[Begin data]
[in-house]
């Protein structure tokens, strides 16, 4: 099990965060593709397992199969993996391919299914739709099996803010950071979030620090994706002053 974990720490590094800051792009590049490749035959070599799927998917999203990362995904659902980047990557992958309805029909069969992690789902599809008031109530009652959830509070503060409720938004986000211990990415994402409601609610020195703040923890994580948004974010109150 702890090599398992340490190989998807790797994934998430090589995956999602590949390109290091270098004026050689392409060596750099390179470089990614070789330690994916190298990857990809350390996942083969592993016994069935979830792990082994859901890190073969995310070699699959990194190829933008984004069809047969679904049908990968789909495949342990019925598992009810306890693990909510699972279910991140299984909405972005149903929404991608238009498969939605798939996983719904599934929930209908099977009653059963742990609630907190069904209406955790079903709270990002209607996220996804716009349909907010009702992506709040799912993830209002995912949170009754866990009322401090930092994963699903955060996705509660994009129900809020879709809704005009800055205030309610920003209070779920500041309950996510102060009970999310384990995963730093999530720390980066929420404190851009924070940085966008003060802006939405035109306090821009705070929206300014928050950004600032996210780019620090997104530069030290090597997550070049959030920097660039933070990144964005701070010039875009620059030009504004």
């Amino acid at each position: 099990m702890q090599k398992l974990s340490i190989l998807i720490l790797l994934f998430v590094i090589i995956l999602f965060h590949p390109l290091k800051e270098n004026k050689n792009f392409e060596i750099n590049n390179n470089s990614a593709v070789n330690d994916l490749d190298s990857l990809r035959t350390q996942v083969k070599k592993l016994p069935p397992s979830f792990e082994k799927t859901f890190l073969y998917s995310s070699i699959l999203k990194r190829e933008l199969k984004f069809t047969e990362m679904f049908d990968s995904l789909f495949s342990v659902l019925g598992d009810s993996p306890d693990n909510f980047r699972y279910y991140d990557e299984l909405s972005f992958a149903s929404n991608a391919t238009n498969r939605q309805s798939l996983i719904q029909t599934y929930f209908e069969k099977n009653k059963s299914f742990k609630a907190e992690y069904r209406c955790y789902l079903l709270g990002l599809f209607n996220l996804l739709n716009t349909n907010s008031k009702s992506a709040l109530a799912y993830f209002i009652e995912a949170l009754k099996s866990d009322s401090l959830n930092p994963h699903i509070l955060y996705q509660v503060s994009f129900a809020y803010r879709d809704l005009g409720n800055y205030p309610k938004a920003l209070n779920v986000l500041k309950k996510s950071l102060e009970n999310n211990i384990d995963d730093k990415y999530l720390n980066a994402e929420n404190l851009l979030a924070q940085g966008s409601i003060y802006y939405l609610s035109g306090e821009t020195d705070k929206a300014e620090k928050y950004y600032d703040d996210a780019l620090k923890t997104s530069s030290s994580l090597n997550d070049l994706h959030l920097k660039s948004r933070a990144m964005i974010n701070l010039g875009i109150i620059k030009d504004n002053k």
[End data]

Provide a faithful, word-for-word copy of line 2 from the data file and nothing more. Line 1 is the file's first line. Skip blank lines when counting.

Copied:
């Protein structure tokens, strides 16, 4: 099990965060593709397992199969993996391919299914739709099996803010950071979030620090994706002053 974990720490590094800051792009590049490749035959070599799927998917999203990362995904659902980047990557992958309805029909069969992690789902599809008031109530009652959830509070503060409720938004986000211990990415994402409601609610020195703040923890994580948004974010109150 702890090599398992340490190989998807790797994934998430090589995956999602590949390109290091270098004026050689392409060596750099390179470089990614070789330690994916190298990857990809350390996942083969592993016994069935979830792990082994859901890190073969995310070699699959990194190829933008984004069809047969679904049908990968789909495949342990019925598992009810306890693990909510699972279910991140299984909405972005149903929404991608238009498969939605798939996983719904599934929930209908099977009653059963742990609630907190069904209406955790079903709270990002209607996220996804716009349909907010009702992506709040799912993830209002995912949170009754866990009322401090930092994963699903955060996705509660994009129900809020879709809704005009800055205030309610920003209070779920500041309950996510102060009970999310384990995963730093999530720390980066929420404190851009924070940085966008003060802006939405035109306090821009705070929206300014928050950004600032996210780019620090997104530069030290090597997550070049959030920097660039933070990144964005701070010039875009620059030009504004």